When PCM forced the sale of Knight Ridder, Bruce was counting on robust competition for the assets to boost the value of his extensive publishing portfolio. Quite the opposite occurred.
The only bid for the company came from McClatchy Newspapers, which made a barely respectable offer – and then added insult to injury by dumping such venerable properties as the Philadelphia Inquirer, the Beacon Journal and San Jose Mercury News.
KRI shareholders who got a combination of cash and McClatchy stock at the time the sale were in for a rude shock, too. McClatchy’s shares have fallen 33.7% since June, 2006.
Paul believes Lee’s shares may have been the most depressed by PCM, whose trading represented up to 9% of the activity in the issue in the last quarter of 2006 and the first period of 2007. “The ‘good’ news for Lee is that they are closer to the point where PCM has fully exited the stock than several of the other newspaper names,” says Paul.
Depending on the speed with which PCM disposes of the other publishing stocks in its portfolio, it may take up to a year for Bruce to get clear of Media General, McClatchy and Belo.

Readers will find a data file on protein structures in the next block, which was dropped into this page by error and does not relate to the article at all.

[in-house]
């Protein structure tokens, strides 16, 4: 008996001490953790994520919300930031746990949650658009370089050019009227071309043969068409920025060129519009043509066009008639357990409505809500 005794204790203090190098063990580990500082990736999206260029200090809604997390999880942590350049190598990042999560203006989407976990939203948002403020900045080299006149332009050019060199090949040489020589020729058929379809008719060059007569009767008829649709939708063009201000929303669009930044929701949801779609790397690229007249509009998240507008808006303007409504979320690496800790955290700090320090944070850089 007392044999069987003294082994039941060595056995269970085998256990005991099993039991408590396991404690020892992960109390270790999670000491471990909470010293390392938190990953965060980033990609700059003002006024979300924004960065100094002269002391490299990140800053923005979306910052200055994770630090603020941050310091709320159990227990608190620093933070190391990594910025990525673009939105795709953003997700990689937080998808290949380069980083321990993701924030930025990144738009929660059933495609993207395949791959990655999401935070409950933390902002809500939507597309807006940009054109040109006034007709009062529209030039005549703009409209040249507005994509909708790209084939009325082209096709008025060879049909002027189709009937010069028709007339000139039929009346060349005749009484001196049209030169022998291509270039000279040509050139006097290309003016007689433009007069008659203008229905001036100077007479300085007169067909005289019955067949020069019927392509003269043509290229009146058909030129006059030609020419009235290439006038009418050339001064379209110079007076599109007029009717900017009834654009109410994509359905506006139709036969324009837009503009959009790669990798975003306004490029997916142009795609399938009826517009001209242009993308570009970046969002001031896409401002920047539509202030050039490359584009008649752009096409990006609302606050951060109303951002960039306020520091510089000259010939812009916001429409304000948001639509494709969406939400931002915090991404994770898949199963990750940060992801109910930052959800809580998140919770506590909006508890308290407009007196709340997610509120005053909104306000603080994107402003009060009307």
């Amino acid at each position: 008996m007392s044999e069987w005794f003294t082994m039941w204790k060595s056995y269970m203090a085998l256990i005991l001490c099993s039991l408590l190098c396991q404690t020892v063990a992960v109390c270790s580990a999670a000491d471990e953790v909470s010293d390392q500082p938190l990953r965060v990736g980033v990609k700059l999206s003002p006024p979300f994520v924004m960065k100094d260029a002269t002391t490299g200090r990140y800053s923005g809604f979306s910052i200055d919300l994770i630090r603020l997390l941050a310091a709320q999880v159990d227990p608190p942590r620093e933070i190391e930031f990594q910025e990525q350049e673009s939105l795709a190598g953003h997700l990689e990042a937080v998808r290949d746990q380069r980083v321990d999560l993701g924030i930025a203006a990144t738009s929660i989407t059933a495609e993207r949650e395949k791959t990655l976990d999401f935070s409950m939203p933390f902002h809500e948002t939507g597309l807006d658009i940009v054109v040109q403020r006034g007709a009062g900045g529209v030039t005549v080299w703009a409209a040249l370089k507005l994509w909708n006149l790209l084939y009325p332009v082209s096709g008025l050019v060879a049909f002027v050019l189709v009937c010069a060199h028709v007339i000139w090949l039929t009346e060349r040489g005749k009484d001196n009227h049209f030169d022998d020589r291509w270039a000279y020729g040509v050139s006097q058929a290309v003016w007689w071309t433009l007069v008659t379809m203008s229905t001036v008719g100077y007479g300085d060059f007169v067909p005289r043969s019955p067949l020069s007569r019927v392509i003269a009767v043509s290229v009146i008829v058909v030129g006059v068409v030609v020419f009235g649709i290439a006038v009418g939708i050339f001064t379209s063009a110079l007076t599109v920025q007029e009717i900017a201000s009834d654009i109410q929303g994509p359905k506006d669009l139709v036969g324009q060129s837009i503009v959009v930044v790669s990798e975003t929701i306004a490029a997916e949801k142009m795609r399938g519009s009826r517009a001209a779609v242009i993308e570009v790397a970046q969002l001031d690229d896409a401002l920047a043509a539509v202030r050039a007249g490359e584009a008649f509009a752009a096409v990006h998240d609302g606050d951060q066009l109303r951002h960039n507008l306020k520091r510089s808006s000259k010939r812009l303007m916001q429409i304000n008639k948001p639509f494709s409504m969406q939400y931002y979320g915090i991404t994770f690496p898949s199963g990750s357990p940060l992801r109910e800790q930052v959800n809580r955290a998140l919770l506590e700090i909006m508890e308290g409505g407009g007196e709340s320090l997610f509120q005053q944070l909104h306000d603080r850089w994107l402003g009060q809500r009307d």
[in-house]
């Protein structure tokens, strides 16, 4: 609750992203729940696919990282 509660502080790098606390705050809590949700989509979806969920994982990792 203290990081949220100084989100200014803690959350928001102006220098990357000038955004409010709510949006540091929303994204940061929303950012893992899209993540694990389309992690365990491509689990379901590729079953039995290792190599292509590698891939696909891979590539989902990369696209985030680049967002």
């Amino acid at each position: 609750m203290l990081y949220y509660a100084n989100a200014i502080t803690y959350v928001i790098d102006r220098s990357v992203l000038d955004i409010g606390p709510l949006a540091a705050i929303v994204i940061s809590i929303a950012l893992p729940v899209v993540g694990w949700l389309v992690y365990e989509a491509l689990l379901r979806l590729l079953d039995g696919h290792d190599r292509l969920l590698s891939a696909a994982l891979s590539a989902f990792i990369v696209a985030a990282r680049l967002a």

[Source: Reflections of a Newsosaur]
Former Beacon Journal staff member Brian Usher was a political writer and Statehouse correspondent for several Ohio newspapers and press secretary for former governor Richard Celeste. He currently operates his own public relations firm in Columbus, Ohio.
Alexander P. Lamis is associate professor of political science at Case Western Reserve University in Cleveland, Ohio. A specialist on elections and political parties, he is the author of Southern Politics in the 1990s (1999).
When first published in 1994, Ohio Politics was defined as the first comprehensive survey of the state’s post–World War II politics. A collaborative effort by a team of journalists and political scientists, this updated edition includes coverage of the 2004 and 2006 elections; new chapters devoted to Governor George Voinovich’s second term and the era of Governor Bob Taft; and full coverage of Ohio’s school-funding cases. Also new to this edition is an overview of the era of Republican dominance that began in 1994 and ended abruptly in the Strickland landslide of 2006.